In some cases, the true baseline scenario is even less clear. The most high-profile example of baseline uncertainty is the M&S Oxford Street project, where demolition and new-build was justified by comparison with a seemingly light touch retrofit, with a surprisingly high energy use of 257 kWh/m2yr. The proposed scheme’s upfront carbon emissions and subsequent low operational emissions were therefore compared to this, rather than a much more energy efficient upgrade. The approach was challenged by industry figures including member of Construction Carbon’s Technical Advisory Panel Simon Sturgis, resulting in the proposal ultimately being rejected by Secretary of State Michael Gove. The fact that the development had successfully made it through planning up to this point demonstrates a lack of unified thinking and policy in this area.

A proper scenario analysis is required to truly understand the carbon impact of any proposed intervention to an existing building. At least 3 scenarios will be relevant in many cases: demolition & new build, no intervention, or retrofit. Further complexity is added by the fact that retrofit can be subdivided into ‘deep’ and ‘light touch’, and that many retrofits are accompanied by elements of new-build. A more subjective decision on whether an existing building is or isn’t fit-for-purpose can add yet another layer of uncertainty.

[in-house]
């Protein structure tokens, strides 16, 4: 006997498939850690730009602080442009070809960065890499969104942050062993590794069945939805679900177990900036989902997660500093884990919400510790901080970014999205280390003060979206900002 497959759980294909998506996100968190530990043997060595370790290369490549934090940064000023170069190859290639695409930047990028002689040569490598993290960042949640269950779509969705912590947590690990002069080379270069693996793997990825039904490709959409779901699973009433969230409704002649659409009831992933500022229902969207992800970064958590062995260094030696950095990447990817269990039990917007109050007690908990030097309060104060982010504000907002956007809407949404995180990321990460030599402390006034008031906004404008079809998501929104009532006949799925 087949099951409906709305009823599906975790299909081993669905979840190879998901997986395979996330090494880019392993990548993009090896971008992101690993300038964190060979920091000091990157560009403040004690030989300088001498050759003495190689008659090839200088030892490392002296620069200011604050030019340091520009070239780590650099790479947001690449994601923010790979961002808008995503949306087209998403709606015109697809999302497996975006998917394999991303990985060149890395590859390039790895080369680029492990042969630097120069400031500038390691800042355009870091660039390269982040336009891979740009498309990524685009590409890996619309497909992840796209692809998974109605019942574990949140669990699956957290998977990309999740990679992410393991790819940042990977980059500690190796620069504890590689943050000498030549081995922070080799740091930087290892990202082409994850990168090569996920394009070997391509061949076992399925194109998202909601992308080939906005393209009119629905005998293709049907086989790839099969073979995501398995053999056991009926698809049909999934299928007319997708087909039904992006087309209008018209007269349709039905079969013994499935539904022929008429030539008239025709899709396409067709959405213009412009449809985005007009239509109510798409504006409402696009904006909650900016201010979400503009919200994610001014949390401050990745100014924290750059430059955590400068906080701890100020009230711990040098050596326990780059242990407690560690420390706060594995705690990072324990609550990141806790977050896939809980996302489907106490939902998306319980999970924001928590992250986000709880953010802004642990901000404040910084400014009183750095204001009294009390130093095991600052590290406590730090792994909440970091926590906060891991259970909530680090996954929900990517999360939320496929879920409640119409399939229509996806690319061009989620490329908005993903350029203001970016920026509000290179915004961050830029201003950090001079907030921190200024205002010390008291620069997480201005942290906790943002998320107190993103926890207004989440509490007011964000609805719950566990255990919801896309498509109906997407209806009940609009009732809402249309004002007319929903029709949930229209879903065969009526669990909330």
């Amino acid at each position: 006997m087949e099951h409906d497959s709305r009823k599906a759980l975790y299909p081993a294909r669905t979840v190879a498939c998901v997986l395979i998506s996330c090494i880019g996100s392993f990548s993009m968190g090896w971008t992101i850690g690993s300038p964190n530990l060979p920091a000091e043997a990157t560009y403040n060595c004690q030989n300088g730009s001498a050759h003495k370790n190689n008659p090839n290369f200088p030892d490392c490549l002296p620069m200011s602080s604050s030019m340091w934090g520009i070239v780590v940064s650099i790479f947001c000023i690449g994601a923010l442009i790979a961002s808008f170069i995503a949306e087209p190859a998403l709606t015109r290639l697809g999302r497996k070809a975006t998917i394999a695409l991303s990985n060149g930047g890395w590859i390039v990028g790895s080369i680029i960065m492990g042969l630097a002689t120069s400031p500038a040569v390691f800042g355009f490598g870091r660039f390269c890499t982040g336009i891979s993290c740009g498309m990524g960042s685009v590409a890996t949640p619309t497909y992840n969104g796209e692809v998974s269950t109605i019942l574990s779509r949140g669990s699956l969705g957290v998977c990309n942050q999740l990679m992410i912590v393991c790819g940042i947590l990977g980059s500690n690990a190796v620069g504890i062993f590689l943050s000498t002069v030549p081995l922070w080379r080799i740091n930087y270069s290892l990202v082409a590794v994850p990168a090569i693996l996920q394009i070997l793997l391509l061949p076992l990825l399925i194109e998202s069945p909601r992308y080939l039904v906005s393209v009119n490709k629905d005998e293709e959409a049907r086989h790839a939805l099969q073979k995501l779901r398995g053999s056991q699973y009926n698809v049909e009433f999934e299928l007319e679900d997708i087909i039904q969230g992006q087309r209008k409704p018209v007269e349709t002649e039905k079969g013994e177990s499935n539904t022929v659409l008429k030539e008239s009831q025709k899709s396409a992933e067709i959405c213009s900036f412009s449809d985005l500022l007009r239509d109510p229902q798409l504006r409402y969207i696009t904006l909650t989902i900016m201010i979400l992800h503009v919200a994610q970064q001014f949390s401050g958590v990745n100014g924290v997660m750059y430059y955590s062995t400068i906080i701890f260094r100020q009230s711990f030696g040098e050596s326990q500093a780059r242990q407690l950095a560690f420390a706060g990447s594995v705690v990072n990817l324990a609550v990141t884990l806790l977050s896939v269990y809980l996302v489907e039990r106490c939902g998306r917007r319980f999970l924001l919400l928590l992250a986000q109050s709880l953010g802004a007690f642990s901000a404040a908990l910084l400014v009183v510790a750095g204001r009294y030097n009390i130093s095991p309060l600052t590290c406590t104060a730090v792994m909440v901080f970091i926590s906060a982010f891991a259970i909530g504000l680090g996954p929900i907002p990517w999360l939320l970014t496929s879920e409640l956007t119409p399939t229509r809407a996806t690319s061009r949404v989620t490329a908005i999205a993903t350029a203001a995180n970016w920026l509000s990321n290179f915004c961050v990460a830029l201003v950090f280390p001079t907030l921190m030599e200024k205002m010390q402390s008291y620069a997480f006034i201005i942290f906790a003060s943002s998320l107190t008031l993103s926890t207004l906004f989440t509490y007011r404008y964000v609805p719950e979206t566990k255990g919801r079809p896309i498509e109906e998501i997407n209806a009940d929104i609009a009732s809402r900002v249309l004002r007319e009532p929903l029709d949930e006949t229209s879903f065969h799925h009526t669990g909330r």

Combining these considerations makes for a confusing web of alternatives and a lot of work for a competent LCA consultant. Fortunately, real-life options are often much more obvious than in some of the scenarios described here, particularly if financial constraints limit the available pathways.

It is nevertheless important that consultants and designers present all available options and their carbon implications to clients, allowing informed decisions to be made. Increasingly robust embodied carbon benchmark data means that a simple scenario analysis can be performed without undertaking a full lifecycle carbon assessment. The difference between options will often be big enough to absorb large data uncertainty, so high levels of accuracy need not be a major concern during early-stage analysis.

A similar approach could be used by policy makers and planners. Other than in exceptional cases such as the M&S example, careful scenario analysis and carbon comparison doesn’t appear to play a part in planning decisions. Working this into policy would ensure that low carbon options over an appropriate timeframe are prioritised. The value of the prescriptive analysis requirements that typically come with formalised rules would need to be balanced against the highly project-specific nature of many of these considerations in order to incentivise genuinely sustainable redevelopment.